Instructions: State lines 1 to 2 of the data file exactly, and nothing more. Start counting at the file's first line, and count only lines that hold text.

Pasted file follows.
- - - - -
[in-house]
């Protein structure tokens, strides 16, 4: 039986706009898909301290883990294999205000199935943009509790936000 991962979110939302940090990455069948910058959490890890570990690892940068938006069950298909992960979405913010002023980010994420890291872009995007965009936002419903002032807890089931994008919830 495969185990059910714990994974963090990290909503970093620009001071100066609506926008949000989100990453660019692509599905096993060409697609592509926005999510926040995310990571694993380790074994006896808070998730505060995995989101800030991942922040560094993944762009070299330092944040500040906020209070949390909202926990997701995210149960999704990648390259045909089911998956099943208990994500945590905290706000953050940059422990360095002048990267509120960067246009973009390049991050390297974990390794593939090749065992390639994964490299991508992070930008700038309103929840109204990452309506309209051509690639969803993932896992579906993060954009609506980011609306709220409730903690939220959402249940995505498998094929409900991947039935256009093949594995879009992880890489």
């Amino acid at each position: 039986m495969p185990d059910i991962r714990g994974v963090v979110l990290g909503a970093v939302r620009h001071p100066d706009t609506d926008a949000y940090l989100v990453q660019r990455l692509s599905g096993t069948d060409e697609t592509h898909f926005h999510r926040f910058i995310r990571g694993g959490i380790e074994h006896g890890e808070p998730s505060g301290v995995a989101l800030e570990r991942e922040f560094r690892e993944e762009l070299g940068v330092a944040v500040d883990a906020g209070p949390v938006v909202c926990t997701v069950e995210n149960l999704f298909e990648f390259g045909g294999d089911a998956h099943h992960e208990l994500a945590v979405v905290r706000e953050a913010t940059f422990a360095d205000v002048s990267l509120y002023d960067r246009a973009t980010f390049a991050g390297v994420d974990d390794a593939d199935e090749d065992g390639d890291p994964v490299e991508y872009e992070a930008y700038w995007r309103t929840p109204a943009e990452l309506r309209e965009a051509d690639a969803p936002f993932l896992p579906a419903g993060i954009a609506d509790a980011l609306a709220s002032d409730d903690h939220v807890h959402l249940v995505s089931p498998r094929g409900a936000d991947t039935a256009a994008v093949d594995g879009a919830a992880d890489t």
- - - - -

[in-house]
């Protein structure tokens, strides 16, 4: 039986706009898909301290883990294999205000199935943009509790936000 991962979110939302940090990455069948910058959490890890570990690892940068938006069950298909992960979405913010002023980010994420890291872009995007965009936002419903002032807890089931994008919830 495969185990059910714990994974963090990290909503970093620009001071100066609506926008949000989100990453660019692509599905096993060409697609592509926005999510926040995310990571694993380790074994006896808070998730505060995995989101800030991942922040560094993944762009070299330092944040500040906020209070949390909202926990997701995210149960999704990648390259045909089911998956099943208990994500945590905290706000953050940059422990360095002048990267509120960067246009973009390049991050390297974990390794593939090749065992390639994964490299991508992070930008700038309103929840109204990452309506309209051509690639969803993932896992579906993060954009609506980011609306709220409730903690939220959402249940995505498998094929409900991947039935256009093949594995879009992880890489």